The following factors increase the risk of developing hydrocephalus:
- Premature birth: Babies born prematurely have a higher risk of bleeding into the ventricles of the brain, which can lead to hydrocephalus.
- Problems during pregnancy: Infection in the uterus during pregnancy increases the risk of dropsy in the fetus.
- Problems with fetal development: an example is incomplete closure of the spine.
Other conditions that increase the risk of hydrocephalus include:
- Lesion and tumors of the brain or/and spinal cord
- nervous system infections
- cerebral hemorrhage
- severe head injury
Causes of hydrocephalus
Hydrocephalus occurs when too much fluid builds up in the brain. Specifically, excess cerebrospinal fluid (cerebrospinal fluid) accumulates in the cavities (ventricles) of the brain.
There are more than 100 possible causes of hydrocephalus, but the main group of causes is:
- Producing too much cerebrospinal fluid.
- One of the brain's ventricles is blocked or narrowed, stopping or restricting the flow of cerebrospinal fluid, so that it cannot leave the brain.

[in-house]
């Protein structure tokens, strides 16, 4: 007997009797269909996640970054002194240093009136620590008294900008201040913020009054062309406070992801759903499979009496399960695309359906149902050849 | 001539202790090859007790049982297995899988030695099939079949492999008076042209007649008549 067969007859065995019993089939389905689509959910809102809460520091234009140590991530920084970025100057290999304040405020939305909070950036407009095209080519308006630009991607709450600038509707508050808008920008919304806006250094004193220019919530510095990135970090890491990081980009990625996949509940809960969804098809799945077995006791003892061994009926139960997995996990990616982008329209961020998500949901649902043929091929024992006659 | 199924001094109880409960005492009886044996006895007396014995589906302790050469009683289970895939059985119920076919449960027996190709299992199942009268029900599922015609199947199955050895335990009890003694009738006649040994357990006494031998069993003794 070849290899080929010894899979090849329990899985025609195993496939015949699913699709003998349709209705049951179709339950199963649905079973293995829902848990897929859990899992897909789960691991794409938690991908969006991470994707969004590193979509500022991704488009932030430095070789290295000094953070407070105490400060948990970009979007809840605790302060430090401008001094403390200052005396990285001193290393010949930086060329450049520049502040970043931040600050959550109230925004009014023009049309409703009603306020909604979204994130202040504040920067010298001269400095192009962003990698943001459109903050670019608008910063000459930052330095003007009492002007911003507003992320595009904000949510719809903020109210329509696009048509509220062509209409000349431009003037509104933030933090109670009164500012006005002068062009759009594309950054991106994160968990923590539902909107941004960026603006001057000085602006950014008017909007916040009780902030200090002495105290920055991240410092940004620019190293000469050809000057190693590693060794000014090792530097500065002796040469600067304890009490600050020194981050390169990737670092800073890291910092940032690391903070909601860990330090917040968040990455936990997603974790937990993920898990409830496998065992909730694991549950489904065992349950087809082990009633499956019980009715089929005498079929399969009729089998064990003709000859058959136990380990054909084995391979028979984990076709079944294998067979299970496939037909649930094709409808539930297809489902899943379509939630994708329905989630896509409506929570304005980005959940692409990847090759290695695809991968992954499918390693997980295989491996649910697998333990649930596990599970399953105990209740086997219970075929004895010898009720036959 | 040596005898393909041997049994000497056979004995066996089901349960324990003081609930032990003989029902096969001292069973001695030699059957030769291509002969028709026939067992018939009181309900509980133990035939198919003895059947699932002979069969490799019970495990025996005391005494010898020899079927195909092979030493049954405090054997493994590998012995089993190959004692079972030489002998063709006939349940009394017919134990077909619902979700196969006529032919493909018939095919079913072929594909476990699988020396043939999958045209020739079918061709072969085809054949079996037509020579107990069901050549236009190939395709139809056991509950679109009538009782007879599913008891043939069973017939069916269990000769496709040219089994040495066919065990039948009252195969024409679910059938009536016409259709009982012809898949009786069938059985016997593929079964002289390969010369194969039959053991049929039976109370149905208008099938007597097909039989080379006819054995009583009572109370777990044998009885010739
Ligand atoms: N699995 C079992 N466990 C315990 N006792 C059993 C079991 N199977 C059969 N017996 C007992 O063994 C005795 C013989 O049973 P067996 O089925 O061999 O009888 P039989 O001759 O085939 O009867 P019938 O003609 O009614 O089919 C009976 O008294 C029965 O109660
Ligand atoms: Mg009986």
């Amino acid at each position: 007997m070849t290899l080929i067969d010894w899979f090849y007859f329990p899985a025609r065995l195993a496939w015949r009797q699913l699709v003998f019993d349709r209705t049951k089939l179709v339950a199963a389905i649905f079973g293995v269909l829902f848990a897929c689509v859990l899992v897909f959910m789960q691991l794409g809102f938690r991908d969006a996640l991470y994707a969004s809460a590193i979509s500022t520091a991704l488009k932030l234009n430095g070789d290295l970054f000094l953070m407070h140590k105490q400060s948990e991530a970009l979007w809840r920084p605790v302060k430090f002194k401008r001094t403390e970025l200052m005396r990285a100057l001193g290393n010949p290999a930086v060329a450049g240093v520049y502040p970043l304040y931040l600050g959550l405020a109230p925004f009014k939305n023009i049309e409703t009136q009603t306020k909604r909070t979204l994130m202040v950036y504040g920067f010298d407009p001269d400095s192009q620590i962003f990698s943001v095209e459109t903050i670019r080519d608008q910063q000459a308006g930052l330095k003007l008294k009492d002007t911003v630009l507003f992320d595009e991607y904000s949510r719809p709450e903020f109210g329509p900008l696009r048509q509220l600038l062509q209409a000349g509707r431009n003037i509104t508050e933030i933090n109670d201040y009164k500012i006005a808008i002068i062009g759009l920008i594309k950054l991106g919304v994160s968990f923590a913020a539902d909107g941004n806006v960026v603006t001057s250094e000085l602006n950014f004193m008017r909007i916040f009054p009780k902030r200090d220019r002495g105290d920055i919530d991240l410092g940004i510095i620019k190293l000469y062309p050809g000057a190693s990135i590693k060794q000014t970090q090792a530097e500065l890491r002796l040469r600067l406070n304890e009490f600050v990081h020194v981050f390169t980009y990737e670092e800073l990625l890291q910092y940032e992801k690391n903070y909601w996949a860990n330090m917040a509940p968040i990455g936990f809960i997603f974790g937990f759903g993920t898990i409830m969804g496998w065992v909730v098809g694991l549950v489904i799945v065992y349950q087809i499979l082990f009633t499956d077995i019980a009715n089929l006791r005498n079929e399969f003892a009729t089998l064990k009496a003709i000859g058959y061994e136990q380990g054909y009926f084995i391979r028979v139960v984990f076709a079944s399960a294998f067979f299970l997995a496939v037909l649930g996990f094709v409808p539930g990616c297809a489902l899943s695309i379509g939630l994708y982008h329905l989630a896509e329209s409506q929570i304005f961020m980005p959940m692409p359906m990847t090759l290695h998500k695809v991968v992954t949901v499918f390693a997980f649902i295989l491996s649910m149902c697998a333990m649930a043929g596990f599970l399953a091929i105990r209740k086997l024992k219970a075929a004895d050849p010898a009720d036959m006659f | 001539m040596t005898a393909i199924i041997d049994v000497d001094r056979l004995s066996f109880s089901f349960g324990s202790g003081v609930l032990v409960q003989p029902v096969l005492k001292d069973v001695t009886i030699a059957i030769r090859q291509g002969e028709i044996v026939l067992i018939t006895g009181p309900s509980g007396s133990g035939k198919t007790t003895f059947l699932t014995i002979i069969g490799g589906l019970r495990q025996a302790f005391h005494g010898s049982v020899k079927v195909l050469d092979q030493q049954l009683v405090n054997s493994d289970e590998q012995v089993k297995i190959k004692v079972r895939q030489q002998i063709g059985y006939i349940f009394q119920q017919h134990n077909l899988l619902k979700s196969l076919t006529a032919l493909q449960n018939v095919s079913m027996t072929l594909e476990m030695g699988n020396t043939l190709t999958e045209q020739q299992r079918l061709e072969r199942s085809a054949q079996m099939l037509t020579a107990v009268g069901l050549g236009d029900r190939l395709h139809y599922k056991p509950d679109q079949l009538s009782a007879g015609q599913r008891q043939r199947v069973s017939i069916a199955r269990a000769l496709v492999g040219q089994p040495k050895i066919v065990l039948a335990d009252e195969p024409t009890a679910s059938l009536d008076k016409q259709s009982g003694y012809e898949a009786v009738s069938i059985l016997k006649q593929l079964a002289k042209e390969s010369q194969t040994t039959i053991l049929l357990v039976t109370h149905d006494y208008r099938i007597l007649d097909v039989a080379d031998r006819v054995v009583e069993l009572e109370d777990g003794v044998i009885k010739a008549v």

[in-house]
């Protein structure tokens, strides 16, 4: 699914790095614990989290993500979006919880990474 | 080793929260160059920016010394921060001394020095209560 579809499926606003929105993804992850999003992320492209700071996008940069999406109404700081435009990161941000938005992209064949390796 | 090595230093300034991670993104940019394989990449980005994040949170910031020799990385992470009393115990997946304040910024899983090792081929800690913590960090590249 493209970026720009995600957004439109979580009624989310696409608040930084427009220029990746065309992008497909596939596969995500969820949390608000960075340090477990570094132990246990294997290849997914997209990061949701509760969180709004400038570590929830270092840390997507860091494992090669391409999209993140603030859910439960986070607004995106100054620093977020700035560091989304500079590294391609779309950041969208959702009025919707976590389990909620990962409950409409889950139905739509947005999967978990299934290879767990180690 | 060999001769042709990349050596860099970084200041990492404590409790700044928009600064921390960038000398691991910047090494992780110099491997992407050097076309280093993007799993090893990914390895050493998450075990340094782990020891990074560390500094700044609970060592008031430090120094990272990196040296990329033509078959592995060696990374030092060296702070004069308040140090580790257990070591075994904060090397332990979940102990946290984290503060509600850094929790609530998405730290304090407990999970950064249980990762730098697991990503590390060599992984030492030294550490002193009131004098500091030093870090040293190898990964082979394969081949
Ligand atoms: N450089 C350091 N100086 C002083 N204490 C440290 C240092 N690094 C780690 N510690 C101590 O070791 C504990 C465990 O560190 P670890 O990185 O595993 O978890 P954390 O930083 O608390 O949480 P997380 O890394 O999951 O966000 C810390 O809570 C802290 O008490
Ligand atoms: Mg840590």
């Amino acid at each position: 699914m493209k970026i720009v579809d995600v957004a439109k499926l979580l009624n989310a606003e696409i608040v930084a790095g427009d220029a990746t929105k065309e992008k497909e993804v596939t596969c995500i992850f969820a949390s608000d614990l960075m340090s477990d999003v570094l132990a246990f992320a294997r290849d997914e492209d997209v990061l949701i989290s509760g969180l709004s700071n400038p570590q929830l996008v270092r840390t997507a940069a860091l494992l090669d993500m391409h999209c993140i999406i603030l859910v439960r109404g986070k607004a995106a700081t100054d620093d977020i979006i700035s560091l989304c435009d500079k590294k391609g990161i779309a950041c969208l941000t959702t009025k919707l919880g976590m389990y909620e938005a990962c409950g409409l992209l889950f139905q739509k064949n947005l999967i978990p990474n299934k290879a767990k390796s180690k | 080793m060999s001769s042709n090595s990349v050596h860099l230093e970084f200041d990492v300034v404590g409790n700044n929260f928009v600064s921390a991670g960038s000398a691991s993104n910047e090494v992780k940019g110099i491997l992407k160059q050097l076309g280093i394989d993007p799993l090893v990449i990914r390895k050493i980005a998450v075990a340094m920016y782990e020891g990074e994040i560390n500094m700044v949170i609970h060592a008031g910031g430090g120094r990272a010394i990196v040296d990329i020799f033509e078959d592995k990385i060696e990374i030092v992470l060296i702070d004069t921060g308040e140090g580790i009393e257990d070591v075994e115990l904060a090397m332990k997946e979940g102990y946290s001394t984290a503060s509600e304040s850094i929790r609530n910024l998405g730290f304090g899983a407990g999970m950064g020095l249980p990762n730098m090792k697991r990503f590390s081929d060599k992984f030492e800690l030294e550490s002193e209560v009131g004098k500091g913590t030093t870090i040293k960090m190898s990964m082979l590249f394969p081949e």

- When cerebrospinal fluid cannot filter into the bloodstream.
Causes of congenital hydrocephalus (present at birth)
- A baby is born with a blockage of the cerebral canal, a long passage in the midbrain that connects the two large ventricles. This is the most common reason.
- The choroid plexus secretes a lot of cerebrospinal fluid.
- Health conditions or birth defects in a developing baby can cause problems with how the brain develops. For example, hydrocephalus is common in children with severe spina bifida (a birth defect of the spinal cord).
Infection during pregnancy - it can affect the baby's brain development. Examples include:
- CMV (cytomegalovirus)
- German measles (German measles)
Causes of acquired hydrocephalus
This condition develops after birth and is usually caused by an injury or disease that causes a blockage between the ventricles. The reasons may be the following:
- Brain hemorrhage.